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Building a New Military Defense

January 23, 2013

Back to one of my other favorite topics… cyber-security.  Almost all countries are looking more to the Internet and global networks as a defense perimeter, here’s an example of what Australia is doing courtesy of the Register.

Australia is tooling up for a “long, persistent fight” online, and believes digital combat will be as important to the nation’s future security as involvements in Iraq and Afghanistan were in the last decade.

No less a figure that Prime Minister Julia Gillard expressed that opinion today in a speech billed as a landmark security policy pronouncement that had as its premise the assertion that “The 9/11 decade is ending and a new one is taking its place.”

 To ready the nation for coming online battles, Gillard said Australia will combine the infosec functions of several agencies – the Attorney-General’s Department, the Australian Defence Force, ASIO, the Australian Federal Police and the Australian Crime Commission – in a single location to operate as the new Australian Cyber Security Centre. The new operation should be up and running by year’s end.
This is a good example of how the old definition of military-industrial complex is changing with the advent of computers on every belt.  There’s a strong chance that the next true global war will begin with a significant computer attack on a country rather than a physical attack.  Likely a strike to the power or transportation grids would do more to cripple a country than a strike from a carrier-based force or even a missile attack.  I’d expect that we’ll see more strengthening of the defenses that are public, which likely means significantly more clandestine efforts in this area.
The impact on business should be more interesting.  Defense contracting is already doing significantly more in the security area, and I would expect that computer hacking will be a skill that will increase in desirability for government contracts in the near future. While we would think this fares well for the US, we have to remember that the top 1% of students in China are roughly equal to the entire US student population, and that it’s much easier to drive a set of dedicated students into technology when you’re the one writing the tests for them.  Keep an eye on the computer attacks going on, since a big one is going to hit sometime soon.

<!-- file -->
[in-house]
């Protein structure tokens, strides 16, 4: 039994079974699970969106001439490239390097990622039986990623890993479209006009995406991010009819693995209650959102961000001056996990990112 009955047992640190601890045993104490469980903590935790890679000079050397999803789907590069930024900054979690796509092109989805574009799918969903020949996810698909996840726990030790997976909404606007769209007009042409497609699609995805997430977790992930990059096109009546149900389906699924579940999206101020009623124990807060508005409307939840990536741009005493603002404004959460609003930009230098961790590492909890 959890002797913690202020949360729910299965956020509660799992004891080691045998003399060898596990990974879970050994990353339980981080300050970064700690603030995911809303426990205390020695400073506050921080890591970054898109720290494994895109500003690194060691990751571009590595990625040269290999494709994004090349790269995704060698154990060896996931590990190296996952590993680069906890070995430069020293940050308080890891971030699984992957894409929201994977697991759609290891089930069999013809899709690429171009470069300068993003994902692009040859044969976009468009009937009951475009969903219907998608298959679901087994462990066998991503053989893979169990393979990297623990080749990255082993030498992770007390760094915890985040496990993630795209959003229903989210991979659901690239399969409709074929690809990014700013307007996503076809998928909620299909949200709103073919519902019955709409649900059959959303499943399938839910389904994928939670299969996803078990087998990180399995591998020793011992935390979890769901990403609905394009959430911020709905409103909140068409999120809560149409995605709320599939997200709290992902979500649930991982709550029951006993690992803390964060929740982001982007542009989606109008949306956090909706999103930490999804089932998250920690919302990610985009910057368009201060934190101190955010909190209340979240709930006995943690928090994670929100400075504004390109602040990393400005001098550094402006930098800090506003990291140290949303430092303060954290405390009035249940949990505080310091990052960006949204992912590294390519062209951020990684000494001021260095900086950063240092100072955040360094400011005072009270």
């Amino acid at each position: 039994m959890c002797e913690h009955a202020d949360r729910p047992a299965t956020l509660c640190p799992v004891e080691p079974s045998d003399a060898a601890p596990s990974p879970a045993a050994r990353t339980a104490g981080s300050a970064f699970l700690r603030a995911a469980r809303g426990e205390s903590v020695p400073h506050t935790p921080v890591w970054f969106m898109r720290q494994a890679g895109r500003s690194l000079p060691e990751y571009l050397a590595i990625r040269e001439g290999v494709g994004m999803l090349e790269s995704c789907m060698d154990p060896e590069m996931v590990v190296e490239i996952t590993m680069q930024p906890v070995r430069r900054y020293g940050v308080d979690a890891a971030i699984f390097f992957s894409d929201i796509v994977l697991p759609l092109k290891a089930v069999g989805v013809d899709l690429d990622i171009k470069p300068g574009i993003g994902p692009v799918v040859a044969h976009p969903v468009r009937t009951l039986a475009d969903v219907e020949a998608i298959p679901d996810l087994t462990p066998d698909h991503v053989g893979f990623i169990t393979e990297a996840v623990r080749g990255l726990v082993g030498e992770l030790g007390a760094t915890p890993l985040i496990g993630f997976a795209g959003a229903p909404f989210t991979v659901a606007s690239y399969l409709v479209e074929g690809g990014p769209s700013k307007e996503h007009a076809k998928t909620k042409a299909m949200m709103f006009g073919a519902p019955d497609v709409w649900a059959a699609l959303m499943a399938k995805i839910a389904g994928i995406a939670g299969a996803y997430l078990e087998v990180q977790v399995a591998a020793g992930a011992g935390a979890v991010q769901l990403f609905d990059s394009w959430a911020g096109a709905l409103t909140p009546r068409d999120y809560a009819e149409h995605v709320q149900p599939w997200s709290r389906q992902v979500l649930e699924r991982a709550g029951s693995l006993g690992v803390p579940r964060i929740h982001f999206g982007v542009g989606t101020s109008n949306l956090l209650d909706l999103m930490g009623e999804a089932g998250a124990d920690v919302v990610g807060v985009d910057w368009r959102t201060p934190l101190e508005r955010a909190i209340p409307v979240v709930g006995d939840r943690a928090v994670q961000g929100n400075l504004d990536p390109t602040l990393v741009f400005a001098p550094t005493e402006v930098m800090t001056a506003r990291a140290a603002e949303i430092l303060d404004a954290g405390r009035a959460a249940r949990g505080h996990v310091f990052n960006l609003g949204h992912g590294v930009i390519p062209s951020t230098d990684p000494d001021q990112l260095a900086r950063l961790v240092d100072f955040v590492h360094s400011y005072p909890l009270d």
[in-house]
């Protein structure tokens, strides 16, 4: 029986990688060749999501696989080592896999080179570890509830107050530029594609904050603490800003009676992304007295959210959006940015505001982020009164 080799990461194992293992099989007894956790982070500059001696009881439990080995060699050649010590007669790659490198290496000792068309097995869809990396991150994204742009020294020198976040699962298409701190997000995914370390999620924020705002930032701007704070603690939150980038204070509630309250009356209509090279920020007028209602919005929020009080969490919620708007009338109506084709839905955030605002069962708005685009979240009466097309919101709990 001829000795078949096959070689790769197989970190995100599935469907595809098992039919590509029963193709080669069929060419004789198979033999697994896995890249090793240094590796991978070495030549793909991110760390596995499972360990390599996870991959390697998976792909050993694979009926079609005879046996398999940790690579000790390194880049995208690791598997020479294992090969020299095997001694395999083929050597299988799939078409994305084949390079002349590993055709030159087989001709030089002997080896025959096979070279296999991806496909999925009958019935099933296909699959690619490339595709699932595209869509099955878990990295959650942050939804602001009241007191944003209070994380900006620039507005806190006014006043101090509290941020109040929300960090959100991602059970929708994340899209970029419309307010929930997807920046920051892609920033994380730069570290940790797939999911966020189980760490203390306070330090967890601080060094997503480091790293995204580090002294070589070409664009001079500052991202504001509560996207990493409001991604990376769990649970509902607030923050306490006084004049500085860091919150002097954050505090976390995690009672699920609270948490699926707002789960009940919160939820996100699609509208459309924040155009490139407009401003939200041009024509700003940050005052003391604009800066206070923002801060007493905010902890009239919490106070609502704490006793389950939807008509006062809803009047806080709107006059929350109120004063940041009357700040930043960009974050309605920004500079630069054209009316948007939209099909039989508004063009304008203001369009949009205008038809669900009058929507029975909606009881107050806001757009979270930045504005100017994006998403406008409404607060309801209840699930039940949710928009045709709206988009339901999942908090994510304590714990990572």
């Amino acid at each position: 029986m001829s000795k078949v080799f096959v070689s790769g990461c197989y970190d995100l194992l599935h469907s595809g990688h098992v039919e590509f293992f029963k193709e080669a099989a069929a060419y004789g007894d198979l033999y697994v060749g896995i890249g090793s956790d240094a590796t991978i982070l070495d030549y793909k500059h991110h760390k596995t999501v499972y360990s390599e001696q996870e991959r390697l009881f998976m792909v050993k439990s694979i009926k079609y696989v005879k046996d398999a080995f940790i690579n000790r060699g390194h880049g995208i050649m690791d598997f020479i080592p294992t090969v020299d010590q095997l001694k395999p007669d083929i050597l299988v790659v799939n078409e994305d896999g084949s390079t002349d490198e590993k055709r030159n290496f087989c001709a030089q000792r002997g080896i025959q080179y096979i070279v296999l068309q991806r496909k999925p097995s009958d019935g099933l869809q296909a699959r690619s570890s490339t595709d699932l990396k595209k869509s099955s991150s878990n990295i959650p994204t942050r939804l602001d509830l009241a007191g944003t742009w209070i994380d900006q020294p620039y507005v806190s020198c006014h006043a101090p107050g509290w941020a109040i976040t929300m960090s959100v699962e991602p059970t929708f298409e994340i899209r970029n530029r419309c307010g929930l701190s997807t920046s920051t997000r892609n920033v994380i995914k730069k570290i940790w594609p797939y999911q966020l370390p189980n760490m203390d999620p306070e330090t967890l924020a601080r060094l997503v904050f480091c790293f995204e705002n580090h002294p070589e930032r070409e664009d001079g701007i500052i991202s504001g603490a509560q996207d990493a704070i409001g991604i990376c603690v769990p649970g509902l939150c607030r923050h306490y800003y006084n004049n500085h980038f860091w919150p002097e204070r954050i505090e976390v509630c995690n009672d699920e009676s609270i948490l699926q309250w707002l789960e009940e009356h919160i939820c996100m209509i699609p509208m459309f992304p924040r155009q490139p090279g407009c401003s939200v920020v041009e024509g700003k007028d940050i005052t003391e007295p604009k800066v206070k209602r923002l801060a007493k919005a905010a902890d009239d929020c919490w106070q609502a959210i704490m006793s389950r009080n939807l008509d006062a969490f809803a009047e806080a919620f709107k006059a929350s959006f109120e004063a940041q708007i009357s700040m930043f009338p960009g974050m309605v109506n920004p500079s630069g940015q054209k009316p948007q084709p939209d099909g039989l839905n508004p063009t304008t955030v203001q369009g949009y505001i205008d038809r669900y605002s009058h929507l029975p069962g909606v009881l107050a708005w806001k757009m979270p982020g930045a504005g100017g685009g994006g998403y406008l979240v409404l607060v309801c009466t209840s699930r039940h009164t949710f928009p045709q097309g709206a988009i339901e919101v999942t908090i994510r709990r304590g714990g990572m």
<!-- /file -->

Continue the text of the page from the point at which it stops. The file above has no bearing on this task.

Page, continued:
2 Comments leave one →
  1. JWoods permalink
    January 24, 2013 9:13 am

    This reminds me of the story about the woman who stood outside her locked car and her remote was out of battery power, she freaked called 911.The responding officer grabbed the key and manually opened the door. Technology is great, makes our lifes much better and easier. But by doing that it has eliminated creative problem solving, if we believe that a system will be hacked build in a Manual setting, not pretty, not the ultimate solution, just prepared. We need to teach kids to be McGyvers, yes its a paper clip but what else can it be?

    • January 24, 2013 9:35 am

      The manual setting is essentially to lock portions of the net off from each other. It’s possible, as we’ve seen when Syria and Libya both went offline for a short period recently.

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